Unsustainable eucalyptus logging in Angola’s Benguela region
By Pedro Tchindele for Radio Ecclesia
The Alto Catumbela Forestry Centre in Angola’s Benguela region is losing its vegetation cover, a consequence of the constant felling of trees for commercial logging purposes that are not replaced. Failing to plant seedlings in areas where trees have been felled, and demand for wood on the black market, are making the deforestation worse. These developments in recent years have raised concern among environmentalists, community leaders and the public administration. Data points to a devastation of more than a square kilometre a month. For now, the consequences are visible, with eucalyptus being the most felled tree species.
According to data from the community soba (leader), on average 100 trees are felled a day.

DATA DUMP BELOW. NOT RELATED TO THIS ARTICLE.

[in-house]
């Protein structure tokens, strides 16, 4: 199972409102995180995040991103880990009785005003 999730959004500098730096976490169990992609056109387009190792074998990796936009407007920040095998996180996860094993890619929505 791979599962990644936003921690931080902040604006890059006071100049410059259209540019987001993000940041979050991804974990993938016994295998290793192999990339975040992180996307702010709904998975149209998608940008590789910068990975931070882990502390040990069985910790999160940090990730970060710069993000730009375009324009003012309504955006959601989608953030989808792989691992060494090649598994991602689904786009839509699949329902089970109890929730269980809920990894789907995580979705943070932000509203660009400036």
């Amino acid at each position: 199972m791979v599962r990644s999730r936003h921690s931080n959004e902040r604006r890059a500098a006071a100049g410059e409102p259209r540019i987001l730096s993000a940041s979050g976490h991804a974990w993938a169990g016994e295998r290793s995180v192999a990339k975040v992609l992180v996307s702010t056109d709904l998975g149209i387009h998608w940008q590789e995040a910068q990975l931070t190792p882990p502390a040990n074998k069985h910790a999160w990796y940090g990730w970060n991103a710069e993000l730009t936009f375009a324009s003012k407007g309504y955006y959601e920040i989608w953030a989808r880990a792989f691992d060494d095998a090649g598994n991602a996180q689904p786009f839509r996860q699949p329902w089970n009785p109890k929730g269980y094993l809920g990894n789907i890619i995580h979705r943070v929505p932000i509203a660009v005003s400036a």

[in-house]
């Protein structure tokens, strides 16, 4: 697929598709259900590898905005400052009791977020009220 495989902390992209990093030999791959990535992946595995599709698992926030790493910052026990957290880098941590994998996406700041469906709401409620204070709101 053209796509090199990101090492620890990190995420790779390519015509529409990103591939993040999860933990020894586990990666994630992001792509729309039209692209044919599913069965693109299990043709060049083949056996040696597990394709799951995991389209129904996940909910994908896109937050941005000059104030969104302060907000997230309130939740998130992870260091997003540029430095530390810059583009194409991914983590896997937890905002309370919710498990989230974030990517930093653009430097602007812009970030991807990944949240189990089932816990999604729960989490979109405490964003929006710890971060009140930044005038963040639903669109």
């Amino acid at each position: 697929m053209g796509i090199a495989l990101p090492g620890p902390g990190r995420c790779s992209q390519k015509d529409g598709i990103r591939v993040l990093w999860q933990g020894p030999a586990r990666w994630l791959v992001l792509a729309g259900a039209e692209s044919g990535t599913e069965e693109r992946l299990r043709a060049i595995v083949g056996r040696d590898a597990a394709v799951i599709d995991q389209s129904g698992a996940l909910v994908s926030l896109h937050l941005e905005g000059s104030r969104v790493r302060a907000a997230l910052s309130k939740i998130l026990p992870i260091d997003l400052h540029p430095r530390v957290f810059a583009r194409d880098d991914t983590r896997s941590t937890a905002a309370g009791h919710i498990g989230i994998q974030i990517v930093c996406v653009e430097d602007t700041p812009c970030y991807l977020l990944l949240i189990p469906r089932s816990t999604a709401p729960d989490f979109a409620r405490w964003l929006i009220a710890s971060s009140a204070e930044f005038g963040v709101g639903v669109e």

Speaking to the press at the end of the Council of Ministers, António de Assis defended that, like other countries around the world, Angola must also exploit its forests - rationally - to feed into industry, create jobs for youth and income for families.
Pedro Tchindele visited the forestry centre and spoke to community leaders and conservationists about the situation. Listen to his full broadcast, in Portuguese, here:
This article is reproduced here as part of the African Conservation Journalism Programme, funded in Angola, Botswana, Mozambique, and Zimbabwe by USAID’s VukaNow: Activity. Implemented by the international conservation organization Space for Giants, it aims to expand the reach of conservation and environmental journalism in Africa, and bring more African voices into the international conservation debate. Written articles from the Mozambican and Angolan cohorts are translated from Portuguese. Broadcast stories remain in the original language.